The Bosch would make a good little trim router for free hand work. I think it’s too small to use in a router table. I buy lots of second hand tools, but you have to pay attention. You can find great deals on barely used tools, and find wore out junk that they want more than retail price for. I see lots of bigger routers for 40 or 50 bucks, sometimes even less. Even if they are scratched and dirty, they may still last for years. I don’t even think the brand name even matters that much. One thing that does matter is the collet. If it’s one with a split ferrule, instead of regular collet, don’t bother with it. I bought a Black and Decker and fought with it for years. It would change depth in the middle of the cut. I thought it was slipping through the adjustment collar. So I put sandpaper under it and tightened the heck out of it. Damn thing still changed depth. I finally noticed the bit was slipping through the collet. I finally threw it in the trash, when it ruined one too many boards. I went to Sears and they had a 1-3/4 horse fixed base Craftsman with a half inch collet. It was on clearance for fifty bucks. They still had one left, Hurry.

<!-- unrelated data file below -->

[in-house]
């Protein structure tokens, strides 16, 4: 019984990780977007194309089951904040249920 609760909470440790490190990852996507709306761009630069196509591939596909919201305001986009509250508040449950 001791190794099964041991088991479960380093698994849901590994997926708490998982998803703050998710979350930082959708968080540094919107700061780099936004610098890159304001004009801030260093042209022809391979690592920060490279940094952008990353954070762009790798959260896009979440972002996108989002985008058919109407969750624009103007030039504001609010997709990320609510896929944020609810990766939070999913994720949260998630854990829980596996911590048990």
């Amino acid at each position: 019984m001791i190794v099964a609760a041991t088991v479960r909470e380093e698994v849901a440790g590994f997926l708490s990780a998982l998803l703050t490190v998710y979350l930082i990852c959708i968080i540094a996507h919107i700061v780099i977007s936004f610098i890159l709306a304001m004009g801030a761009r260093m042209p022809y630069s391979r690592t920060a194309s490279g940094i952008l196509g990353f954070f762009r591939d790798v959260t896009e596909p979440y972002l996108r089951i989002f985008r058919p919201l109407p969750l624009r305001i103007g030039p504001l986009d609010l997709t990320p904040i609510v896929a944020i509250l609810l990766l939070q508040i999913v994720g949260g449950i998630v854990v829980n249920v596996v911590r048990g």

-- I can explain it to you, but I can't understand it for you. I'm sorry,thanks.

View BritBoxmaker's profile


4611 posts in 3234 days

#11 posted 03-20-2012 02:43 PM

I’d say buy it. For small, occasional work it should be ideal. Both in a table or freehand. General rule with Bosch the green range is for occasional use the blue (professional) range is for constant/heavy use. You shouldn’t need anything heavier unless you want to make furniture and/or door mouldings on a regular basis. I got 10 years out of one of these with the sort of work I do.

-- Martyn -- Boxologist, Pattern Juggler and Candyman of the visually challenging.

View Tootles's profile


808 posts in 2700 days

#12 posted 03-20-2012 09:29 PM

Thanks everyone.

It’s morning here in Oz and I will shortly be off to work. As the general concensus seems to be that “too many routers is never enough”, I will drop in at the shop on my way home and trust that it is still there.

Actually Patron, your comment about palm routers also really helped. This Bosch is a plunge router, but even at 400W it must be capable of doing the type of work that I used a palm router for when I made my box with the inlaid lid. That means that it is most likely sufficient for a lot of what I will be doing with it.